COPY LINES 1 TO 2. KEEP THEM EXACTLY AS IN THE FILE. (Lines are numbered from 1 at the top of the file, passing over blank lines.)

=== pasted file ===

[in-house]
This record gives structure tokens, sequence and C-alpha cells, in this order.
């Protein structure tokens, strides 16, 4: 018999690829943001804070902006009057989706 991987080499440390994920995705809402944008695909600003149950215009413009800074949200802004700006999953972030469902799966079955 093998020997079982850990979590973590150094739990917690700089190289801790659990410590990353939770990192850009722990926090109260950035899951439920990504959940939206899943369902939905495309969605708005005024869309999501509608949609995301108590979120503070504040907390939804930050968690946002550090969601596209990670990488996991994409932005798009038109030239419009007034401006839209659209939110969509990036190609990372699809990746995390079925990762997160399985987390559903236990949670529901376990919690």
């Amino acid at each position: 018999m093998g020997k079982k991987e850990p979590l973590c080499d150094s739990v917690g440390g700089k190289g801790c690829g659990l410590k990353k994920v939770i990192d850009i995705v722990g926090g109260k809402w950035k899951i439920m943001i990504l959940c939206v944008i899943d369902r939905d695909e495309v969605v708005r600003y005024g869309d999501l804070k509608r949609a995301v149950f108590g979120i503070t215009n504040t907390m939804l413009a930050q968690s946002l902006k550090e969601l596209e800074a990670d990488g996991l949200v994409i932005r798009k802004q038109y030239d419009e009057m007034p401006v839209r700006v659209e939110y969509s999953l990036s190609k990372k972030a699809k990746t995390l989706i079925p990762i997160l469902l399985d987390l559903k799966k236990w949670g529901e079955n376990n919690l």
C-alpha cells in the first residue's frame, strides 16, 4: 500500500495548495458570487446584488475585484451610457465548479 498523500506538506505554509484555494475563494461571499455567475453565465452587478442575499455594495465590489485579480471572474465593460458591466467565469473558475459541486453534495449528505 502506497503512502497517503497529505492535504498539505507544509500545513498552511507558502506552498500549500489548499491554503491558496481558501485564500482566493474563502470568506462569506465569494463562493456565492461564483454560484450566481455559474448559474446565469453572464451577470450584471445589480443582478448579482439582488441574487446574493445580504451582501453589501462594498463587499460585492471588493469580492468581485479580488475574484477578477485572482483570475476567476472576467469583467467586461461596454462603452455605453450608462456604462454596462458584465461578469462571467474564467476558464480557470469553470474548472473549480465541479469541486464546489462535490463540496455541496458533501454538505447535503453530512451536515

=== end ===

[in-house]
This record gives structure tokens, sequence and C-alpha cells, in this order.